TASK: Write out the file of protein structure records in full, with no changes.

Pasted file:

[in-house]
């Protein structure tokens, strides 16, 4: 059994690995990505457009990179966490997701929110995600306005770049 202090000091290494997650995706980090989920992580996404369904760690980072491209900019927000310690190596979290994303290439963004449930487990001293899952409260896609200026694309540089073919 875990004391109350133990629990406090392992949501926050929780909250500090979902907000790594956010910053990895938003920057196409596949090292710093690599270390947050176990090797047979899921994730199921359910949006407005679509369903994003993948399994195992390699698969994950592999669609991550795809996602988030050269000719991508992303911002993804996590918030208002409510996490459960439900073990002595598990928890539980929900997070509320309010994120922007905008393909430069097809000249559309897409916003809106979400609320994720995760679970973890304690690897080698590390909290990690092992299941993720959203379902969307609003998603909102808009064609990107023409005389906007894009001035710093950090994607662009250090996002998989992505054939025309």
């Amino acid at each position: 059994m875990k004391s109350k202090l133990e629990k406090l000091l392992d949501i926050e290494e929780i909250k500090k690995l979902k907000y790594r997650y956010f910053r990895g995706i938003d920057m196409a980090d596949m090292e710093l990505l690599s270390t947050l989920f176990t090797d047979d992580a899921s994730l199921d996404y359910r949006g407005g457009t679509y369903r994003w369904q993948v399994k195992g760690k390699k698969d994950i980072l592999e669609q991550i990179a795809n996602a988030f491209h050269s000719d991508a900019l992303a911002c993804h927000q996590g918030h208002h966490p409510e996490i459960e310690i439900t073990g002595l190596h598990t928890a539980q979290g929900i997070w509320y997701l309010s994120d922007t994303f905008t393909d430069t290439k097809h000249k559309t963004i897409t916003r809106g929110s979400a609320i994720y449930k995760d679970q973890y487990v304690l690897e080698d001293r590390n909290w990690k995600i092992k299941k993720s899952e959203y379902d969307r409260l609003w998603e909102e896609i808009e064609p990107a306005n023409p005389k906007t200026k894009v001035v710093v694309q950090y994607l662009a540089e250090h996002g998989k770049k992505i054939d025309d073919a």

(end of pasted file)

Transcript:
[in-house]
């Protein structure tokens, strides 16, 4: 059994690995990505457009990179966490997701929110995600306005770049 202090000091290494997650995706980090989920992580996404369904760690980072491209900019927000310690190596979290994303290439963004449930487990001293899952409260896609200026694309540089073919 875990004391109350133990629990406090392992949501926050929780909250500090979902907000790594956010910053990895938003920057196409596949090292710093690599270390947050176990090797047979899921994730199921359910949006407005679509369903994003993948399994195992390699698969994950592999669609991550795809996602988030050269000719991508992303911002993804996590918030208002409510996490459960439900073990002595598990928890539980929900997070509320309010994120922007905008393909430069097809000249559309897409916003809106979400609320994720995760679970973890304690690897080698590390909290990690092992299941993720959203379902969307609003998603909102808009064609990107023409005389906007894009001035710093950090994607662009250090996002998989992505054939025309």
């Amino acid at each position: 059994m875990k004391s109350k202090l133990e629990k406090l000091l392992d949501i926050e290494e929780i909250k500090k690995l979902k907000y790594r997650y956010f910053r990895g995706i938003d920057m196409a980090d596949m090292e710093l990505l690599s270390t947050l989920f176990t090797d047979d992580a899921s994730l199921d996404y359910r949006g407005g457009t679509y369903r994003w369904q993948v399994k195992g760690k390699k698969d994950i980072l592999e669609q991550i990179a795809n996602a988030f491209h050269s000719d991508a900019l992303a911002c993804h927000q996590g918030h208002h966490p409510e996490i459960e310690i439900t073990g002595l190596h598990t928890a539980q979290g929900i997070w509320y997701l309010s994120d922007t994303f905008t393909d430069t290439k097809h000249k559309t963004i897409t916003r809106g929110s979400a609320i994720y449930k995760d679970q973890y487990v304690l690897e080698d001293r590390n909290w990690k995600i092992k299941k993720s899952e959203y379902d969307r409260l609003w998603e909102e896609i808009e064609p990107a306005n023409p005389k906007t200026k894009v001035v710093v694309q950090y994607l662009a540089e250090h996002g998989k770049k992505i054939d025309d073919a």